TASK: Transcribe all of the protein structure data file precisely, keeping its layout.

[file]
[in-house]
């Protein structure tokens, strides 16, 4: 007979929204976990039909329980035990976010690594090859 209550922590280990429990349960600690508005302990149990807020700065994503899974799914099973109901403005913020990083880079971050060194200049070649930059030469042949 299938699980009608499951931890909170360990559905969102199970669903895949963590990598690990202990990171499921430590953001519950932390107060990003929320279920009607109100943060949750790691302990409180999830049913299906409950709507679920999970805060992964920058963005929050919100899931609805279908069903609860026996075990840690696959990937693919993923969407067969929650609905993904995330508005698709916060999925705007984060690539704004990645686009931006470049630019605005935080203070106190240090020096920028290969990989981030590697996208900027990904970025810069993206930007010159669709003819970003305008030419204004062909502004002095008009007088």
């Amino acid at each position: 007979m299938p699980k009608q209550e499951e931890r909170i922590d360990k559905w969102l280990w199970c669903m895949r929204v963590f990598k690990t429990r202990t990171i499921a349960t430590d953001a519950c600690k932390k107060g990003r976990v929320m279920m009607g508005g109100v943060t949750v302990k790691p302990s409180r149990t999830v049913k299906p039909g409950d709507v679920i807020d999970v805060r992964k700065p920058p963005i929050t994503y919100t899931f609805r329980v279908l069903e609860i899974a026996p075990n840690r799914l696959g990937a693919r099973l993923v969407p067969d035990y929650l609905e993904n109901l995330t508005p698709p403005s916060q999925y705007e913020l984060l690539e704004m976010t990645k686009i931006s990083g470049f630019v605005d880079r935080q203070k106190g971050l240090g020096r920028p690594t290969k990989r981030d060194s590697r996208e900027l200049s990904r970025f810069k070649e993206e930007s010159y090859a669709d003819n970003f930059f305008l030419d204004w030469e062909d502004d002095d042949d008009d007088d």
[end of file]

[in-house]
């Protein structure tokens, strides 16, 4: 007979929204976990039909329980035990976010690594090859 209550922590280990429990349960600690508005302990149990807020700065994503899974799914099973109901403005913020990083880079971050060194200049070649930059030469042949 299938699980009608499951931890909170360990559905969102199970669903895949963590990598690990202990990171499921430590953001519950932390107060990003929320279920009607109100943060949750790691302990409180999830049913299906409950709507679920999970805060992964920058963005929050919100899931609805279908069903609860026996075990840690696959990937693919993923969407067969929650609905993904995330508005698709916060999925705007984060690539704004990645686009931006470049630019605005935080203070106190240090020096920028290969990989981030590697996208900027990904970025810069993206930007010159669709003819970003305008030419204004062909502004002095008009007088």
């Amino acid at each position: 007979m299938p699980k009608q209550e499951e931890r909170i922590d360990k559905w969102l280990w199970c669903m895949r929204v963590f990598k690990t429990r202990t990171i499921a349960t430590d953001a519950c600690k932390k107060g990003r976990v929320m279920m009607g508005g109100v943060t949750v302990k790691p302990s409180r149990t999830v049913k299906p039909g409950d709507v679920i807020d999970v805060r992964k700065p920058p963005i929050t994503y919100t899931f609805r329980v279908l069903e609860i899974a026996p075990n840690r799914l696959g990937a693919r099973l993923v969407p067969d035990y929650l609905e993904n109901l995330t508005p698709p403005s916060q999925y705007e913020l984060l690539e704004m976010t990645k686009i931006s990083g470049f630019v605005d880079r935080q203070k106190g971050l240090g020096r920028p690594t290969k990989r981030d060194s590697r996208e900027l200049s990904r970025f810069k070649e993206e930007s010159y090859a669709d003819n970003f930059f305008l030419d204004w030469e062909d502004d002095d042949d008009d007088d």